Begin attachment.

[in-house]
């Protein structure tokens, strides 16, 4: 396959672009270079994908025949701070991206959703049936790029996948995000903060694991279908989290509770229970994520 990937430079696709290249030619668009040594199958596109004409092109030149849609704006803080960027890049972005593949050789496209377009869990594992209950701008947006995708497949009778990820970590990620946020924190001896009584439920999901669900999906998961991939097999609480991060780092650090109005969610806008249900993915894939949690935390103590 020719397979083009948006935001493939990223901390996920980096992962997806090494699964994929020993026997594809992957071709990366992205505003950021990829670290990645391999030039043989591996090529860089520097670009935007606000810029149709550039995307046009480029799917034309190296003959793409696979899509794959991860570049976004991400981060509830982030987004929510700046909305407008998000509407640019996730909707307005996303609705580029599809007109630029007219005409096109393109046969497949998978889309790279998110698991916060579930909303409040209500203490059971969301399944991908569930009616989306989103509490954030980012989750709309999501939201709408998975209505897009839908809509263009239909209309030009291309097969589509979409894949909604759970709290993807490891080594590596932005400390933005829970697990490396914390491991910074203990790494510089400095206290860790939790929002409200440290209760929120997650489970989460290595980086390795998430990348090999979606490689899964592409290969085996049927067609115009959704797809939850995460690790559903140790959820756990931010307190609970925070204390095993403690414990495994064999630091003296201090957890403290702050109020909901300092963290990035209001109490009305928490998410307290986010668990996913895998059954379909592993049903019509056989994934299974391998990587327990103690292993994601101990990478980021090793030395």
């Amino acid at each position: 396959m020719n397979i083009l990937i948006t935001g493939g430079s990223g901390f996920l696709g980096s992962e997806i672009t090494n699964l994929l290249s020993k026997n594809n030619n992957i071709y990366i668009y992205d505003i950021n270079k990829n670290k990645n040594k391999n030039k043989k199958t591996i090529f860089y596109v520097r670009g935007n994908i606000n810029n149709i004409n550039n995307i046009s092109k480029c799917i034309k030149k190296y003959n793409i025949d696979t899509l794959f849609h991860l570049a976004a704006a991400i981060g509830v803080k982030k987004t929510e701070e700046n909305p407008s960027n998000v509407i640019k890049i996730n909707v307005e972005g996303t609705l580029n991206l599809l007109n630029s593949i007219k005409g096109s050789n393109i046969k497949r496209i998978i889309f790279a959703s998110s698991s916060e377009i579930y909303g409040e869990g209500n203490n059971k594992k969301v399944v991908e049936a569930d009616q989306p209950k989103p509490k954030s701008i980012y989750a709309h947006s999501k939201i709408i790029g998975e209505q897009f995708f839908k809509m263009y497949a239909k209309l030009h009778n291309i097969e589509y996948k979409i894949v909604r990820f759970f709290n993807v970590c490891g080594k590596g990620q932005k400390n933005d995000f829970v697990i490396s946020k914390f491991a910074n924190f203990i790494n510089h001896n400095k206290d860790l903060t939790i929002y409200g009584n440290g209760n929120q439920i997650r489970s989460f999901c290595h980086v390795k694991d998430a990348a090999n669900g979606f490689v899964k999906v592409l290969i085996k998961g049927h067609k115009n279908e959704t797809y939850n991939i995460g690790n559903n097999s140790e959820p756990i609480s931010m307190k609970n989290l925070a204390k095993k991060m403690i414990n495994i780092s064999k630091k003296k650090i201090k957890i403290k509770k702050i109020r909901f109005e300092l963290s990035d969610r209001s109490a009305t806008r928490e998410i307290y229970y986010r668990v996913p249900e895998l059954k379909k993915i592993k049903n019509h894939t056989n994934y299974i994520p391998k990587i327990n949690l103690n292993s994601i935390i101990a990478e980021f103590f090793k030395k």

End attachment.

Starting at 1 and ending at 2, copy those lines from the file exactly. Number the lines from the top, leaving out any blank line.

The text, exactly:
[in-house]
């Protein structure tokens, strides 16, 4: 396959672009270079994908025949701070991206959703049936790029996948995000903060694991279908989290509770229970994520 990937430079696709290249030619668009040594199958596109004409092109030149849609704006803080960027890049972005593949050789496209377009869990594992209950701008947006995708497949009778990820970590990620946020924190001896009584439920999901669900999906998961991939097999609480991060780092650090109005969610806008249900993915894939949690935390103590 020719397979083009948006935001493939990223901390996920980096992962997806090494699964994929020993026997594809992957071709990366992205505003950021990829670290990645391999030039043989591996090529860089520097670009935007606000810029149709550039995307046009480029799917034309190296003959793409696979899509794959991860570049976004991400981060509830982030987004929510700046909305407008998000509407640019996730909707307005996303609705580029599809007109630029007219005409096109393109046969497949998978889309790279998110698991916060579930909303409040209500203490059971969301399944991908569930009616989306989103509490954030980012989750709309999501939201709408998975209505897009839908809509263009239909209309030009291309097969589509979409894949909604759970709290993807490891080594590596932005400390933005829970697990490396914390491991910074203990790494510089400095206290860790939790929002409200440290209760929120997650489970989460290595980086390795998430990348090999979606490689899964592409290969085996049927067609115009959704797809939850995460690790559903140790959820756990931010307190609970925070204390095993403690414990495994064999630091003296201090957890403290702050109020909901300092963290990035209001109490009305928490998410307290986010668990996913895998059954379909592993049903019509056989994934299974391998990587327990103690292993994601101990990478980021090793030395």